If the return key 13 is actuated, the sequence proceeds to a step S20, the carriage is returned to the left-hand end position of the next line, and a line feed code (0D)H is stored in the correction buffer 50. Similarly, if the correction key 14 is actuated, the Sequence proceeds to a step S21 for giving a correction command to the printer 3. The printed character is erased by printing a character corresponding to the content of the correction buffer 50 across the correction ribbon. At the same time, the content of the corresponding address of the correction buffer 50 is changed to a space code (20)H. If the space bar 12 is actuated, a step S22 checks the content indicated by the buffer pointer 53, and, if the code of an already printed character is stored, moves the carriage to right and effects an increment of the buffer pointer 53. On the other hand, if a character is not yet printed, the space code (20)H is stored in the correction buffer 50, and there is effected an increment of the buffer pointer 53. If a character key 10 is actuated, the sequence proceeds to a step S18 for sending a corresponding character code to the printer 3, thereby printing a character. Subsequently the carriage is moved to right by a character. At the same time, in the correction buffer 50, a character code is stored in the memory address indicated by the buffer pointer 53, and there is conducted an increment of the buffer pointer 53. Though not illustrated in the drawing, it is also possible to move the carriage to a desired position by an index key or a reverse index key. When the index key is actuated, there is conducted a control for adding the number of characters in a line (21 in the present embodiment) to the content of the buffer pointer 53 and rotating the platen 40 in the forward direction, thereby positioning the carriage on a lower line next to the current line. If the reverse index key is actuated, there is conducted a control for subtracting the number of characters in a line (21 in the present embodiment) from the content of the buffer pointer 53 and rotating the platen 40 in the reverse direction, thereby positioning the carriage on an upper line next to the current one.
In the following there will be explained the control sequence when the start/end key 16 is actuated, with reference to a flow chart shown in FIG. 8, showing the details of a step S23 in FIG. 7.
At first a step S30 discriminates the state of the flag 54 shown in FIG. 6, for identifying the start position or the end position when the start/end key 16 is actuated. If the flag 54 is "0", there is identified a key operation indicating the start position and the sequence proceeds to a step S31 for setting the flag 54 to "1", thereby indicating that the start position has been determined. Then a step S32 sounds a buzzer three times, indicating the acceptance of the designation of the start position by the operator. This step is achieved by giving a bell code (07)H three times to the printer 3. Subsequently a step S33 stores the content of the buffer pointer 53 into the start pointer 51.
After the start position has been determined as explained above, the operator moves the carriage to a desired end position by means of the back space key 11, space bar 12 and return key 13. Then, when the start/end key 16 is actuated again, the step S30 discriminates the value of the flag 54. As it is "1" in this case, the key operation is identified to specify the end position, and the sequence proceeds to a step S34 for setting the flag 54 to "0" indicating that the end position has been determined. A succeeding step S35 sounds the buzzer once, informing the operator of the acceptance of designation of the end position. Then a step S36 stores the content of the buffer pointer 53 into the end pointer 52.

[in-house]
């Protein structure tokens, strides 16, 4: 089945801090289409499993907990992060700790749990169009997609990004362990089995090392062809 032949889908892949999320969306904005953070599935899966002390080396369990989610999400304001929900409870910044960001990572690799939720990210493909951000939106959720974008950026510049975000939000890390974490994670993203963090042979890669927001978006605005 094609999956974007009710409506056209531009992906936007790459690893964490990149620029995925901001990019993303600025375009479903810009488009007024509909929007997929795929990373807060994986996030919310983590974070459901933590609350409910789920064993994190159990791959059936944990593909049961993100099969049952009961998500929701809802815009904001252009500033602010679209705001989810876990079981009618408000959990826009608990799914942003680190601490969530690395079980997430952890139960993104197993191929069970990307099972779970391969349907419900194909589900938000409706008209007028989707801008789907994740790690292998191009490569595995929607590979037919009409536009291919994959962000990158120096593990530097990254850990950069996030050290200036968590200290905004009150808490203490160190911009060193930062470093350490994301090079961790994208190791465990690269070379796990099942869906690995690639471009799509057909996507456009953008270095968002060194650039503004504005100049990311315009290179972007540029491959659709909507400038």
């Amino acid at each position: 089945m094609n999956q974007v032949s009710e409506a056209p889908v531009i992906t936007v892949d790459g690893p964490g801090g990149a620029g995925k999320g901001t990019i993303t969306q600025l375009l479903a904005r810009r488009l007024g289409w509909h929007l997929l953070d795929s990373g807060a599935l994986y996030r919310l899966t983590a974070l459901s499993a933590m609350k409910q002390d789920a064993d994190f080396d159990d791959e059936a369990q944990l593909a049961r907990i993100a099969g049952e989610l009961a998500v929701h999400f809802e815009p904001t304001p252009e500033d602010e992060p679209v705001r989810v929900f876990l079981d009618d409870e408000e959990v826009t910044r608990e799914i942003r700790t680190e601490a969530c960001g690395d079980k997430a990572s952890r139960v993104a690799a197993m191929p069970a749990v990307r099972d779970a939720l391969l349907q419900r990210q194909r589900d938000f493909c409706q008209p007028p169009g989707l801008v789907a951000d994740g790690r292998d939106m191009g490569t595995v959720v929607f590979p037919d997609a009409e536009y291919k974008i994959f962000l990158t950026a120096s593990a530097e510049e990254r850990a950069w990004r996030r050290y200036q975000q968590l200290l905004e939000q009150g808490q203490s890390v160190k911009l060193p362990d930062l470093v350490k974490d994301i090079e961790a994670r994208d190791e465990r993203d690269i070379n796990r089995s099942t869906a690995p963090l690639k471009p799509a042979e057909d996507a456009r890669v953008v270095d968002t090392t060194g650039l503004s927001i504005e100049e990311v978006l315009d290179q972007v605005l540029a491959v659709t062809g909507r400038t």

The normal control can be completed up to the step S36, but the present embodiment is further provided with additional control sequences of steps S37 and S38 for improving the operability, whereby a proper result can be obtained even if the start and end positions are designated in the inverted order.
Step S37 compares the magnitude of the start pointer 51 and the end pointer 52, and the control sequence is terminated if the former is smaller. However, if the former is larger, the step S38 exchanges the contents of the two pointers.
The printing operation of a designated range is conducted by the actuation of the print key 15 after the print range is determined as explained above. FIG. 9 is a flow chart showing the control sequence when the print key 15 is actuated, corresponding to the details of a step S24 in FIG. 7.
At first a step S40 stores the content of the start pointer 51 into the buffer pointer 53, which is used as a transient pointer for controlling the characters to be printed within the designated range. Then a step S41 discriminates whether the print control is to be terminated, by comparing the content of the buffer pointer 53 with that of the end pointer 52. If not, the sequence proceeds to a step S42 for reading the character code from a memory address indicated by the buffer pointer 53, and temporarily storing said character code in an accumulator Acc of the MPU 22. Then a step S43 sends the content of the accumulator Acc to the printer 3 through the printer port 21, thereby printing a character at a time.